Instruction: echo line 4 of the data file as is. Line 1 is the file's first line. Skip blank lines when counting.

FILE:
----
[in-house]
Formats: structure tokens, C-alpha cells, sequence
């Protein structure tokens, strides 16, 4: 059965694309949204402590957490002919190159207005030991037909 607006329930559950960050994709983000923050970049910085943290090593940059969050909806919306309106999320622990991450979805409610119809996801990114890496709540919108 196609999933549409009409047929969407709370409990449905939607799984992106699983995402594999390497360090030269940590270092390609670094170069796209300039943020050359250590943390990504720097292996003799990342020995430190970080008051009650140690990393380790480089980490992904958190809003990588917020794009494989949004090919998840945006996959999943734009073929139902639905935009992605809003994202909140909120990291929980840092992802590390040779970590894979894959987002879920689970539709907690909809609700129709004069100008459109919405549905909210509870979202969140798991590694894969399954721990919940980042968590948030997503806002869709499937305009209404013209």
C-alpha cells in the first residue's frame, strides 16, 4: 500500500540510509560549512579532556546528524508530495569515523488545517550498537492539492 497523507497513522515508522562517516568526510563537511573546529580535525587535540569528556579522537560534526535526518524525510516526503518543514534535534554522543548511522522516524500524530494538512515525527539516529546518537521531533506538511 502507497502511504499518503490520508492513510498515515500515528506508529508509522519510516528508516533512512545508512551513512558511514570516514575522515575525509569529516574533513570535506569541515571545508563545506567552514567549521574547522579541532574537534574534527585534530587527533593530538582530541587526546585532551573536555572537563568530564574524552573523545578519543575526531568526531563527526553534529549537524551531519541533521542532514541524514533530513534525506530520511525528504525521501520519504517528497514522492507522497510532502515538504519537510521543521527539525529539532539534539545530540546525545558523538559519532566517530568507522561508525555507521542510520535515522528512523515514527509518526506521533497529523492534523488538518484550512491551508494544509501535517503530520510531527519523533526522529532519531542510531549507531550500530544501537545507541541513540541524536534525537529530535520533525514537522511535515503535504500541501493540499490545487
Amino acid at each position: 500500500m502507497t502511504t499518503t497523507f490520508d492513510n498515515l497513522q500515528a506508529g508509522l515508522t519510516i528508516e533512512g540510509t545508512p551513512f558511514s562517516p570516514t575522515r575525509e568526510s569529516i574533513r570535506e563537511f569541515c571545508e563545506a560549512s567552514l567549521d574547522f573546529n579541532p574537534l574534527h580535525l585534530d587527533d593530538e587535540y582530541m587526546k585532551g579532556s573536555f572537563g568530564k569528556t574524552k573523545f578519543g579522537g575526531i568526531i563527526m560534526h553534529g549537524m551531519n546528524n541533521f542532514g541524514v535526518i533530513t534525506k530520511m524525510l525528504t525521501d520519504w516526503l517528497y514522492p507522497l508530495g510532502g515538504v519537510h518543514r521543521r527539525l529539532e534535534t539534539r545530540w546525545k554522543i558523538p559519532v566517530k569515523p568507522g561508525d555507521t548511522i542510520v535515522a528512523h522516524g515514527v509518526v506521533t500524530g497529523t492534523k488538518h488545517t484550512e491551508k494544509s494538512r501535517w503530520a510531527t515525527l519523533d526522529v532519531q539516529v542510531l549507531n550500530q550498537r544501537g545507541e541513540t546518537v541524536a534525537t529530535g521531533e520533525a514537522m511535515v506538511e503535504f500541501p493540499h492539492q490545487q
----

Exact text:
C-alpha cells in the first residue's frame, strides 16, 4: 500500500540510509560549512579532556546528524508530495569515523488545517550498537492539492 497523507497513522515508522562517516568526510563537511573546529580535525587535540569528556579522537560534526535526518524525510516526503518543514534535534554522543548511522522516524500524530494538512515525527539516529546518537521531533506538511 502507497502511504499518503490520508492513510498515515500515528506508529508509522519510516528508516533512512545508512551513512558511514570516514575522515575525509569529516574533513570535506569541515571545508563545506567552514567549521574547522579541532574537534574534527585534530587527533593530538582530541587526546585532551573536555572537563568530564574524552573523545578519543575526531568526531563527526553534529549537524551531519541533521542532514541524514533530513534525506530520511525528504525521501520519504517528497514522492507522497510532502515538504519537510521543521527539525529539532539534539545530540546525545558523538559519532566517530568507522561508525555507521542510520535515522528512523515514527509518526506521533497529523492534523488538518484550512491551508494544509501535517503530520510531527519523533526522529532519531542510531549507531550500530544501537545507541541513540541524536534525537529530535520533525514537522511535515503535504500541501493540499490545487